Edwards, the new lead trainer of Caleb Plant, is as dedicated as his fighter -- and that's saying something as the former 168-pound champ prepares to battle two-time champ Anthony Dirrell Saturday night on FOX Sports PBC Pay-Per-View.
On a chilly weekday night back in February, Stephen “Breadman” Edwards somehow heard the ping on his phone sitting in the stands over the cacophony of bouncing basketballs in a grade school gym during one of his son’s practices. One look down at the screen and Edwards knew he had to take it. He gave his son a wave and slipped out a side door to the parking lot to take the call in his car.
On the other end was former IBF super middleweight world champion Caleb Plant with an interesting proposition: “Hey coach, I like what you do and what I see, what do you think about training me?”
Edwards wanted to make sure—this way “Sweethands” was good and Edwards himself was right about the move. So, what Breadman recommended was for the two of them to work together a few times to see if there was a chemistry between them.
Harmony came immediately.
We’ll see what that translates into this Saturday night, when Edwards will be the lead trainer in Plant’s corner as he faces two-time WBC super middleweight champion Anthony “The Dog” Dirrell in a highly anticipated, 168-pound, 12-round co-feature on the Deontay Wilder-Robert Helenius heavyweight showdown at Barclays Center, in Brooklyn, New York, on a FOX Sports PBC Pay-Per-View (9 p.m. ET/ 6 p.m. PT).
Plant (21-1, 12 KOs) is looking to rebound from his first pro loss, when he was stopped in the 11th round in November by Canelo Alvarez for the undisputed super middleweight world championship. Dirrell (34-2-2, 25 KOs) is looking to remain relevant at 168 pounds, since going 1-1-1 in his last three fights.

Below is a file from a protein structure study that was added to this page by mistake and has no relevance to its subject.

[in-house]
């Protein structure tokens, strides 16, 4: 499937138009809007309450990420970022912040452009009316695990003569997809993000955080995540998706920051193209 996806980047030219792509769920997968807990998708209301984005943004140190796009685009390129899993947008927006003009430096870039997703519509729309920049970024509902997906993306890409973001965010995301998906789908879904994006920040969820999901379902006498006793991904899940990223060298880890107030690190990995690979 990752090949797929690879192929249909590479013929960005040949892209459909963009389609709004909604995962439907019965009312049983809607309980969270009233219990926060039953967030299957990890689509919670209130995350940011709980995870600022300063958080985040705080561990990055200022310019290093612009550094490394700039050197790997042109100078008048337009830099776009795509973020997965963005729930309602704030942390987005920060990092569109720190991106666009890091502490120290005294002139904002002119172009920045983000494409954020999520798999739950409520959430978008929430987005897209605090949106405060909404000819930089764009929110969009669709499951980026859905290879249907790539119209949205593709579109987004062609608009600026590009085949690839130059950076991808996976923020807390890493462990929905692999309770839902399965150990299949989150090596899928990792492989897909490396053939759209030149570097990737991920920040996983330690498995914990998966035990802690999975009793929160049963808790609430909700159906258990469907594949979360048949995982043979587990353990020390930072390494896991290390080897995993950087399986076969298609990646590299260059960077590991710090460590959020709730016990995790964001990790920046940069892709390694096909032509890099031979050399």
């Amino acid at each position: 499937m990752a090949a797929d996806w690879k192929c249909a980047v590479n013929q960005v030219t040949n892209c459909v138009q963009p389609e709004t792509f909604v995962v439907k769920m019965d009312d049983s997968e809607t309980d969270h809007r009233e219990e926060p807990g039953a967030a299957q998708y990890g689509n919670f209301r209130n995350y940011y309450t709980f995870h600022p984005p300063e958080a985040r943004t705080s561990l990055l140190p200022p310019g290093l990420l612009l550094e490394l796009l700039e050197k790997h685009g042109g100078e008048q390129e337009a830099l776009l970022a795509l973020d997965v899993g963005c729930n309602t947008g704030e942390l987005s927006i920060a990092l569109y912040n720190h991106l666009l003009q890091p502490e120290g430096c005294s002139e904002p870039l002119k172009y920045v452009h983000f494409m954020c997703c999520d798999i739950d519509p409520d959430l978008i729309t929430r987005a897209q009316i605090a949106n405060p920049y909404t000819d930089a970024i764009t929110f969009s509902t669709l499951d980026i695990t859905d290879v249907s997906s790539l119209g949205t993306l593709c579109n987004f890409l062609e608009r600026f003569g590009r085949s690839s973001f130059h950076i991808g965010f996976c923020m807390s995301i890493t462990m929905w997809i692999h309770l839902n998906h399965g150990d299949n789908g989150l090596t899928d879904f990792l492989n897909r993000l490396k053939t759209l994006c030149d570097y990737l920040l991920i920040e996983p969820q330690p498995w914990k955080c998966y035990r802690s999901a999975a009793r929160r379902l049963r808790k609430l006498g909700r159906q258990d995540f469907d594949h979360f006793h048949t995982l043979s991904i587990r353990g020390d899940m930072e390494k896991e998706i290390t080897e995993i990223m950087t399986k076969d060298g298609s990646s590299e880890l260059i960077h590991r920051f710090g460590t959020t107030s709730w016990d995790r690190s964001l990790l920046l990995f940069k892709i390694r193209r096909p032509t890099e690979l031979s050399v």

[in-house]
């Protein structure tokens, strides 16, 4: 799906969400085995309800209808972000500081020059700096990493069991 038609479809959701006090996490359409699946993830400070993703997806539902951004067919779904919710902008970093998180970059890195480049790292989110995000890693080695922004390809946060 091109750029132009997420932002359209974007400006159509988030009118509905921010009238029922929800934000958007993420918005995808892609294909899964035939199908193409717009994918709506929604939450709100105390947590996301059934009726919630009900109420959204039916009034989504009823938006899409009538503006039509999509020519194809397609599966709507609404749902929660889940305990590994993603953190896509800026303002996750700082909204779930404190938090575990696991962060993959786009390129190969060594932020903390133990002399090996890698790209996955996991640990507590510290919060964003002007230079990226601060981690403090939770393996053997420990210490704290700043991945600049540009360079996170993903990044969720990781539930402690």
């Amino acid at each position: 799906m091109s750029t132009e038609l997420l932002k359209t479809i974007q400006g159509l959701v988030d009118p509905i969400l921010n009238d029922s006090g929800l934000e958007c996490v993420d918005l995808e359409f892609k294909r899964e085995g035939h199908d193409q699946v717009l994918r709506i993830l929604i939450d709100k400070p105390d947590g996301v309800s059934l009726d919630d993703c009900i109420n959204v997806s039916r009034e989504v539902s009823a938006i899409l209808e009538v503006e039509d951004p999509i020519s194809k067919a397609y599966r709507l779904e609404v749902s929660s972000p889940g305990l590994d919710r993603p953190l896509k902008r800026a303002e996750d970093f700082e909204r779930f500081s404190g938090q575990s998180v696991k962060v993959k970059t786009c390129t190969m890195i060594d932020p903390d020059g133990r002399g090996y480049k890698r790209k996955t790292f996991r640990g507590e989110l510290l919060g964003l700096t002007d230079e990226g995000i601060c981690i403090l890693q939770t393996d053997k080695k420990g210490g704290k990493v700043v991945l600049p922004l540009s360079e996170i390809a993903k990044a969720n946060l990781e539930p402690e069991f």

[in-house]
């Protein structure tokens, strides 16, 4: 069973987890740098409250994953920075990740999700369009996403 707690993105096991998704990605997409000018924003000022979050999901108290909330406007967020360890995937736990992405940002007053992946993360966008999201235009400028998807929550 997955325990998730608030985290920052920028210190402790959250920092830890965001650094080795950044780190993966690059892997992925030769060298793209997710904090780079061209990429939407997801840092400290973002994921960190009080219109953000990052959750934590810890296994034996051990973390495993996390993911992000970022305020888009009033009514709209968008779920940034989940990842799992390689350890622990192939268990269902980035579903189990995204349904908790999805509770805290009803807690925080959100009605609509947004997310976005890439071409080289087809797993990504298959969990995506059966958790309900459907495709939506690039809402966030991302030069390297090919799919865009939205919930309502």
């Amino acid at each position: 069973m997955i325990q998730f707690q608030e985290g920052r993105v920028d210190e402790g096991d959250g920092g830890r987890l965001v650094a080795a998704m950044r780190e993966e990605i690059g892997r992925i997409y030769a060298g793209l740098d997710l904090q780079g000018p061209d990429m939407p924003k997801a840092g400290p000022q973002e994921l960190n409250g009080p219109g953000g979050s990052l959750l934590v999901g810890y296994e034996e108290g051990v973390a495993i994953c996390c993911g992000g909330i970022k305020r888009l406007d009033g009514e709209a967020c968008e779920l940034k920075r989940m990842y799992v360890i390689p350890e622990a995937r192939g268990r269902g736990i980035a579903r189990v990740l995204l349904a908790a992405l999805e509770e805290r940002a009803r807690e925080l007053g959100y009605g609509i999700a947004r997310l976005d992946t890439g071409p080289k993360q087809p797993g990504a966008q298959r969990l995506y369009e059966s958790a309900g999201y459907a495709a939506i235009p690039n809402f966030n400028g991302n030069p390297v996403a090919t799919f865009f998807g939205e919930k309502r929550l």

Edwards and Plant have known each other for years. The pair would bounce ideas and opinions off one another. They found they have much in common and at the root was their old-school love for boxing. They could sit and talk for hours.
“When Caleb called me in February, I told him, ‘Listen, champ, I know I come recommended, but I don’t want you to feel any pressure to hire me as your trainer if we don’t have the chemistry and I’m not the guy that you really want,’” Edwards recalled. “I wanted to work out with Caleb a few times so he could make the proper decision and not feel obligated to me. We were going to be cool regardless. I knew he just lost a high-profile fight, and he might have been feeling a lot of pressure to find another trainer.
“I wanted to soothe his mind that if he wanted to go in another direction, we were always going to be cool. I need to make this point, and please use this: Caleb never, ever blamed his old coach for the Canelo loss. He never said a bad word about his old coach. He never, ever blamed anyone for the loss. He gave credit to Canelo for winning. He said Canelo was a great fighter and he got caught. He took accountability and that really impressed me about Caleb.
“We know fighters don’t always do that after a big loss. Caleb never pointed any fingers at anyone but himself.”